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Serializing Objects to URL Encoded Form Data

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Serializing Objects to URL Encoded Form Data

I was writing integration tests and I wanted to re-use some model classes instead of dictionaries. Here's how I did it.

· Web Dev Zone ·
Free Resource

While messing with dictionaries to create form data for FormUrlEncodedContent to see I could send data to a server using an HTTP client, I started thinking about easier and cleaner ways to do it. I was writing integration tests and I wanted to re-use some model classes instead of dictionaries. Here's how to do it. Sample integration test is incluced.

Those who are currently writing integration tests for some ASP.NET Core web applications may also find the following writings interesting:

Problem

I write integration tests for ASP.NET Core web application. There are tests that use HTTP POST to send some data to a server. I can create a POST body as shown here.

var formDictionary = new Dictionary<string, string>();
formDictionary.Add("Id", "1");
formDictionary.Add("Title", "Item title");
 
var formContent = new FormUrlEncodedContent(formDictionary);
 
var response = await client.PostAsync(url, formContent);

I don't like this code and I would use it only if other options turn out to be less optimal. Instead, I want something like this:

var folder = new MediaFolder { Id = 1, Title = "Folder title" };
 
var formBody = GetFormBodyOfObject(folder);
 
// Act
var response = await client.PostAsync(url, fromBody);

Or why not something more elegant like the code here:

var folder = new MediaFolder { Id = 1, Title = "Folder title" };
 
// Act
var response = await client.PostAsync(url, folder.ToFormBody());

This way I can use model classes from web applications because these classes are used on forms anyway to move data between a browser and a server. If otherwise breaking changes are introduced then the compiler will tell me about it.

Serializing Objects to Dictionary<string,string>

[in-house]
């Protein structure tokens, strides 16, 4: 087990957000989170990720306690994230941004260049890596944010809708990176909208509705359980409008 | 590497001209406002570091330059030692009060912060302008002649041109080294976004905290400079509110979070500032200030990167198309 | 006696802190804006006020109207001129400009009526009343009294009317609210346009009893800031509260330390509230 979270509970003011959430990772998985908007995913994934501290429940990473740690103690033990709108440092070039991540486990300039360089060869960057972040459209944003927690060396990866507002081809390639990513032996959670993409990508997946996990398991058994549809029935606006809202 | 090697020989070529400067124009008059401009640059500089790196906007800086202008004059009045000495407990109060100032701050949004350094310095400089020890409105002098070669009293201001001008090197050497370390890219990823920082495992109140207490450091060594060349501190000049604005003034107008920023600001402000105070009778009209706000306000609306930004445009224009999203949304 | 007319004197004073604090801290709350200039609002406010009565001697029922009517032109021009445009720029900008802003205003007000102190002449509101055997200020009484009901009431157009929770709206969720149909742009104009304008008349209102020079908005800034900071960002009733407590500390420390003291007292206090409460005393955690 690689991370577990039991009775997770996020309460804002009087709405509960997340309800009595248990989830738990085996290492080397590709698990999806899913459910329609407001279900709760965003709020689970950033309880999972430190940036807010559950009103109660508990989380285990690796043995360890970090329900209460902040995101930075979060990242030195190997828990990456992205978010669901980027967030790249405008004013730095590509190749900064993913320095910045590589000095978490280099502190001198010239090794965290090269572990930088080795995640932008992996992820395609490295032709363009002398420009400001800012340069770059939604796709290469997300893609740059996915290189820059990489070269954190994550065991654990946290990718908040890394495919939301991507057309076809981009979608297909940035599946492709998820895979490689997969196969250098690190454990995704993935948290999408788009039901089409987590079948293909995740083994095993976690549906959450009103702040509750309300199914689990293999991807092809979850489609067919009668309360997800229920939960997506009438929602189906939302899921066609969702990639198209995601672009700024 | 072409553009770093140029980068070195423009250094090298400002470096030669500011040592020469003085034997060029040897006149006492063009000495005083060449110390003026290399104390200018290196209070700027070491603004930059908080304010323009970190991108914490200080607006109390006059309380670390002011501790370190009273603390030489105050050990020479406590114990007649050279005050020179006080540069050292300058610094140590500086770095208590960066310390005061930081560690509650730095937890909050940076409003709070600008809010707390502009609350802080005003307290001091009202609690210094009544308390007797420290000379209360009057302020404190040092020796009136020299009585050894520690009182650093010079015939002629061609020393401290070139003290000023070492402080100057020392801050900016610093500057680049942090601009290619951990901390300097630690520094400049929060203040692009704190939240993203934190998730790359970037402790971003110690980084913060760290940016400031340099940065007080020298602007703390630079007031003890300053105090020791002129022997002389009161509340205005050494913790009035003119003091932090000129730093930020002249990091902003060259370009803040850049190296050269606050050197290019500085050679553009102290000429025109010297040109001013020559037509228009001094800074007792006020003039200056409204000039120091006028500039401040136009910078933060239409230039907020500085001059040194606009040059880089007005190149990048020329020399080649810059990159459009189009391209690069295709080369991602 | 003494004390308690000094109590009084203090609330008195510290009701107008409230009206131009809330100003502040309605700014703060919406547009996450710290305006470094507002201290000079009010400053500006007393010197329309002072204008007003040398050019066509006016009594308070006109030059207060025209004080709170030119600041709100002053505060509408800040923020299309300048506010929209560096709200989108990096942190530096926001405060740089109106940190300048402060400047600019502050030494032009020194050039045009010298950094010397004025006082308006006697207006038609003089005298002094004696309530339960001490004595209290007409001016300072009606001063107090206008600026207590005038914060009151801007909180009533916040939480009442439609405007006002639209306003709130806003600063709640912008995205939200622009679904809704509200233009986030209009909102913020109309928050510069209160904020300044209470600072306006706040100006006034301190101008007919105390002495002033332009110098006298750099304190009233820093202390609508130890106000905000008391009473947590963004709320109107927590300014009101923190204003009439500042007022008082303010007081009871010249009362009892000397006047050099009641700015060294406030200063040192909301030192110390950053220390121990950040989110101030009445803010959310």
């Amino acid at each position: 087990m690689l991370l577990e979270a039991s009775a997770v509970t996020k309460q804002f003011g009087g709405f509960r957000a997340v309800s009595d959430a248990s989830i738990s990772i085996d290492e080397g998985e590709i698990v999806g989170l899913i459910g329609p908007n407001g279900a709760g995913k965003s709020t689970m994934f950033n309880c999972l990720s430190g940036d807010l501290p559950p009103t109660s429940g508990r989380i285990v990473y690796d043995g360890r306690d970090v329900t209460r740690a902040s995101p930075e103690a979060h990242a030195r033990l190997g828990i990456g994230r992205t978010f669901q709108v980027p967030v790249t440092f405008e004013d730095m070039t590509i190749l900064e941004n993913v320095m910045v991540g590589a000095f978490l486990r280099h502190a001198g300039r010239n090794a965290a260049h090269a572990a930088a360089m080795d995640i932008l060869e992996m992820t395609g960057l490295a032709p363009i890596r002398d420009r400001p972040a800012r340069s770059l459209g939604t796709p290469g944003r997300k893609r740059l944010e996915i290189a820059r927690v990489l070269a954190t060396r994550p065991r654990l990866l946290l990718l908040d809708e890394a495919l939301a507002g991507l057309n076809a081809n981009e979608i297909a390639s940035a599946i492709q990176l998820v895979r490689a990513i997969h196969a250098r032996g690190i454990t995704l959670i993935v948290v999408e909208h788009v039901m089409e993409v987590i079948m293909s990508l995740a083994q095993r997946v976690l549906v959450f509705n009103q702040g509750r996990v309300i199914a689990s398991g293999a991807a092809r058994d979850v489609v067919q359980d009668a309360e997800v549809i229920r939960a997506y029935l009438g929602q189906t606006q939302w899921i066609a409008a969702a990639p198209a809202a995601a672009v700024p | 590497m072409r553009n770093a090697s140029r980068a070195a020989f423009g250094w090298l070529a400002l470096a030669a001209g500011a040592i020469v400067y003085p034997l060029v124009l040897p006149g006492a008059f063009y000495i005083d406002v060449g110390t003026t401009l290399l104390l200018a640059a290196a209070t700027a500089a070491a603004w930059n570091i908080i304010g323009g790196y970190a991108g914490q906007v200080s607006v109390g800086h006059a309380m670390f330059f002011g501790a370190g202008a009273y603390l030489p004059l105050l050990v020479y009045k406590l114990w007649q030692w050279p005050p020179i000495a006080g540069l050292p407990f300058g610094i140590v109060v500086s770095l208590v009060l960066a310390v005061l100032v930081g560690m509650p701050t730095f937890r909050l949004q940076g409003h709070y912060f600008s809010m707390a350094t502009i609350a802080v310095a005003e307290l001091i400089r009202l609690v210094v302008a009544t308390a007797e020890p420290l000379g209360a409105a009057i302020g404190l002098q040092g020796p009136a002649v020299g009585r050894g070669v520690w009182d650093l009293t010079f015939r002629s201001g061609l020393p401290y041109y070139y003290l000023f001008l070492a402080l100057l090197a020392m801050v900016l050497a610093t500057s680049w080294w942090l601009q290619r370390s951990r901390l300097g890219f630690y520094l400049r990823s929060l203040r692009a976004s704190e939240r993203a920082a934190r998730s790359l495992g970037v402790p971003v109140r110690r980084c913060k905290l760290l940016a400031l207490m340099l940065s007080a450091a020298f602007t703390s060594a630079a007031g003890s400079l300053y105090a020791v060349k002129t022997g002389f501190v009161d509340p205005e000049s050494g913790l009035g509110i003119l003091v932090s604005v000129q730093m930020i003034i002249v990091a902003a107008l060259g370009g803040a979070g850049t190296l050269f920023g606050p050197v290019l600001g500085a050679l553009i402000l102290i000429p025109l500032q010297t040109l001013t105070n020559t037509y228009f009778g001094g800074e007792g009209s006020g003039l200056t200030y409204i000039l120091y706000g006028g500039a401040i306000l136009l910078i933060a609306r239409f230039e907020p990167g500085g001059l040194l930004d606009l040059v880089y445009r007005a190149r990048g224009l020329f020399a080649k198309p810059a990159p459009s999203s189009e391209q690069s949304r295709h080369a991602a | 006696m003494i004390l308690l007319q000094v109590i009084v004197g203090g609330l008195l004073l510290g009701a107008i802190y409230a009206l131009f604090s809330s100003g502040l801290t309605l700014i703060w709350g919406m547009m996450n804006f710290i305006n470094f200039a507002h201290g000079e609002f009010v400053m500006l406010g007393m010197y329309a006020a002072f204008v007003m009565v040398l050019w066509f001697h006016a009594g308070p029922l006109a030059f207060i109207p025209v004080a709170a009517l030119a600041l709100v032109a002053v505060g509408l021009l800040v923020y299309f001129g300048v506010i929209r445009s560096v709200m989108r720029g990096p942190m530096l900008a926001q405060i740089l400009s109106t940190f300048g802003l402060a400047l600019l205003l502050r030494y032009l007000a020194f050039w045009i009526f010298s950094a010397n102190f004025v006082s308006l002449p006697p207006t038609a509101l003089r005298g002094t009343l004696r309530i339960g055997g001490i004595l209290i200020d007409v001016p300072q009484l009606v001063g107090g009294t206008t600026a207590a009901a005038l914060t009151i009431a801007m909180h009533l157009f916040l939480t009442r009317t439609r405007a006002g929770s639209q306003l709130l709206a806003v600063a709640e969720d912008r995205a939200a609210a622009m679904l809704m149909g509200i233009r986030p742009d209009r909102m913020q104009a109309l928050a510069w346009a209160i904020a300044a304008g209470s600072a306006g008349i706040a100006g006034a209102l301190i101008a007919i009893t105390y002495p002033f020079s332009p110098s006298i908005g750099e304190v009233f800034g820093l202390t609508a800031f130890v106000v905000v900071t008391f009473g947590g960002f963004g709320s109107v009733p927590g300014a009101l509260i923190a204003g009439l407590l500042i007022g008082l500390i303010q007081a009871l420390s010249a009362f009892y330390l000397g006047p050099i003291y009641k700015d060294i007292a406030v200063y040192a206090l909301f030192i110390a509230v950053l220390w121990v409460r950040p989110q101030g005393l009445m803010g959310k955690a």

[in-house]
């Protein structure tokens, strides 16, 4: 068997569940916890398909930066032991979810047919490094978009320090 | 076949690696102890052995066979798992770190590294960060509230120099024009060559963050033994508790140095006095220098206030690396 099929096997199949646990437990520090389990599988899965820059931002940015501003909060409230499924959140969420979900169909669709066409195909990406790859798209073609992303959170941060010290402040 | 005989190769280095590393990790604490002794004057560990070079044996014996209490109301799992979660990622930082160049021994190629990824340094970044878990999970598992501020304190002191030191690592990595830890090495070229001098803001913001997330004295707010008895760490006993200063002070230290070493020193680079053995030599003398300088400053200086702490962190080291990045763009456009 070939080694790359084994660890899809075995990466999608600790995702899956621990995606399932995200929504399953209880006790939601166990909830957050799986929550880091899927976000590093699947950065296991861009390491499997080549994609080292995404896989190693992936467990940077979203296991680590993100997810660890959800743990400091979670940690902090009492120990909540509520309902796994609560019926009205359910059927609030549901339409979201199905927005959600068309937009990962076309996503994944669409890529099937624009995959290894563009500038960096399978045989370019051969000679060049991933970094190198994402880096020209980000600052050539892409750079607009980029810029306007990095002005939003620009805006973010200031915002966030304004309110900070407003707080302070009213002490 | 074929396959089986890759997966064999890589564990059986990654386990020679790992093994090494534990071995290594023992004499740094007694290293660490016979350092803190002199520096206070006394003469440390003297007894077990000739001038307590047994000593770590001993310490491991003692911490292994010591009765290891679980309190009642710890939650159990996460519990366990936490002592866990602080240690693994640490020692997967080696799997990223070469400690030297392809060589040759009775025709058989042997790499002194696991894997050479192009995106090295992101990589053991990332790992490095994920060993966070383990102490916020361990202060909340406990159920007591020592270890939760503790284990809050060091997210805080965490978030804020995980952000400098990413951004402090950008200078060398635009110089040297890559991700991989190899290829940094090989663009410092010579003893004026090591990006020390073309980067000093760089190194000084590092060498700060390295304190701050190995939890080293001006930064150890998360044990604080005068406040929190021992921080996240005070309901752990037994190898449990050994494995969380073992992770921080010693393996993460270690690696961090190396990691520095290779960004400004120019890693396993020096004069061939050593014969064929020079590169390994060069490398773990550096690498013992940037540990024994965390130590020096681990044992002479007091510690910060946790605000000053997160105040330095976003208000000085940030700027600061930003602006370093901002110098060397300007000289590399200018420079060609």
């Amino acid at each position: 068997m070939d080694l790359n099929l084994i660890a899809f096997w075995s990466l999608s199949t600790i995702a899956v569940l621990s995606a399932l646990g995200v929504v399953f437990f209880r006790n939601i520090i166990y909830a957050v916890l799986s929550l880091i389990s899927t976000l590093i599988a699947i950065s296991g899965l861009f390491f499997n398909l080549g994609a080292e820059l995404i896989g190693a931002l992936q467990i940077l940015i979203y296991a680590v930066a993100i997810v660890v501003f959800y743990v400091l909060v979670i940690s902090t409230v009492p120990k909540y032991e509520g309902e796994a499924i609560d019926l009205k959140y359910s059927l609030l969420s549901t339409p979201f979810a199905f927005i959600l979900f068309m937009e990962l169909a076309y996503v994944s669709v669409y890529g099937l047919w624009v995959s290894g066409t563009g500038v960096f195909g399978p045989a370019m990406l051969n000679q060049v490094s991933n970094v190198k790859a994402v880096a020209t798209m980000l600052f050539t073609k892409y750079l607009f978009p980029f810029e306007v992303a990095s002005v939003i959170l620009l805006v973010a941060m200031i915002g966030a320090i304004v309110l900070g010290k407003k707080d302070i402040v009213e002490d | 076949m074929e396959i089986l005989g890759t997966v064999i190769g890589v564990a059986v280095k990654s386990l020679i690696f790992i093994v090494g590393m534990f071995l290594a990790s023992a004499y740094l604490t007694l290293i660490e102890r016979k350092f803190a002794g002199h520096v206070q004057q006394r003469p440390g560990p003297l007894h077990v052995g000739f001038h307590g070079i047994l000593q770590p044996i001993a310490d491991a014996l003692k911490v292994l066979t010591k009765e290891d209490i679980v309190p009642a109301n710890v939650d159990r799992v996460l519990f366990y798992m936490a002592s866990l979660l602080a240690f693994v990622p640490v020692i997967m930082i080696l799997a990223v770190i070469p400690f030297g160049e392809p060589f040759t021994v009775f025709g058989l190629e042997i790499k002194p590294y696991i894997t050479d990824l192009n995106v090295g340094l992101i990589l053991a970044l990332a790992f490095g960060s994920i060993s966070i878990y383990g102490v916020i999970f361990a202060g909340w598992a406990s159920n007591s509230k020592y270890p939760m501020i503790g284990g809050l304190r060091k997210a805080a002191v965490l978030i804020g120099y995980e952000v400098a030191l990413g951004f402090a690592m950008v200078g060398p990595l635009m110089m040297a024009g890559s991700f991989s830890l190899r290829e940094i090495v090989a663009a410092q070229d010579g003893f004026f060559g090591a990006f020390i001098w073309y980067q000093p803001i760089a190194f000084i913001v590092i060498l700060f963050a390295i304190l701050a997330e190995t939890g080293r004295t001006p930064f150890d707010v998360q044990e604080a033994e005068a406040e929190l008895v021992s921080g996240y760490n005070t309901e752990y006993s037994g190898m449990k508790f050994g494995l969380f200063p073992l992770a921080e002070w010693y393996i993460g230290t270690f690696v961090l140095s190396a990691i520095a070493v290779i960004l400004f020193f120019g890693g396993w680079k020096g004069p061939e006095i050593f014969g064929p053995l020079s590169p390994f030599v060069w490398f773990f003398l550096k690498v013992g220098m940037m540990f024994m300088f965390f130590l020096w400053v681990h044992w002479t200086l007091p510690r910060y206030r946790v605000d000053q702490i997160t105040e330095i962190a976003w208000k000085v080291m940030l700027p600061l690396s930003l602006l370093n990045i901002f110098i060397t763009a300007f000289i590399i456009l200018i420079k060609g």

Thanks to Arnaud Auroux from Geek Learning, we have a ready-made solution. The ToKeyValue() method by Arnaud turns objects to JSON and then uses the Newtonsoft.JSON library to convert the object toa  dictionary like the FormUrlEncodedContent class wants.

The ToKeyValue() method is the main work horse for my solution. I turned it into an extension method and made it a serializer to avoid cyclic references.

public static IDictionary<string, string> ToKeyValue(this object metaToken)
{
    if (metaToken == null)
    {
        return null;
    }
 
    // Added by me: avoid cyclic references
    var serializer = new JsonSerializer { ReferenceLoopHandling = ReferenceLoopHandling.Ignore };
    var token = metaToken as JToken;
    if (token == null)
    {
        // Modified by me: use serializer defined above
        return ToKeyValue(JObject.FromObject(metaToken, serializer));
    }
 
    if (token.HasValues)
    {
        var contentData = new Dictionary<string, string>();
        foreach (var child in token.Children().ToList())
        {
            var childContent = child.ToKeyValue();
            if (childContent != null)
            {
                contentData = contentData.Concat(childContent)
                                         .ToDictionary(k => k.Key, v => v.Value);
            }
        }
 
        return contentData;
    }
 
    var jValue = token as JValue;
    if (jValue?.Value == null)
    {
        return null;
    }
 
    var value = jValue?.Type == JTokenType.Date ?
                    jValue?.ToString("o", CultureInfo.InvariantCulture) :
                    jValue?.ToString(CultureInfo.InvariantCulture);
 
    return new Dictionary<string, string> { { token.Path, value } };
}

Now we can serialize our objects to Dictionary<string,string> and it also works with object hierarchies.

Serializing Objects to Form Data

But we are not there yet. The ToKeyValue() extension method is useful if we want to modify a dictionary before it goes to FormUrlEncodedContent. For cases when we don't need any modifications to the dictionary, I wrote the ToFormData() extension method.

Using these extension methods, I can write integration tests as shown here.

[Fact]
public async Task CreateFolder_CreatesFolderWithValidData()
{
    // Arrange
    var factory = GetFactory(hasUser: true);
    var client = factory.CreateClient();
    var url = "Home/CreateFolder";
 
    var folder = new MediaFolder { Id = 1, Title = "Folder title" };
 
    // Act
    var response = await client.PostAsync(url, folder.ToFormData());
 
    // Assert
    response.EnsureSuccessStatusCode(); // Status Code 200-299
    Assert.Equal("text/html; charset=utf-8", response.Content.Headers.ContentType.ToString());
}

Wrapping Up

We started with an annoying problem and ended up with a pretty nice solution. Instead of manually filling dictionaries used for HTTP POST requests in integration tests, we found nice a JSON-based solution by Arnaud Auroux and we built the ToKeyValue() and ToFormData() extension methods to simplify object serialization to .NET Core HttpClient form data. These extension methods are general enough to have them in some common library for our projects.

Topics:
web dev ,asp.net core tutorial ,c# tutorial ,extension methods ,object serialization

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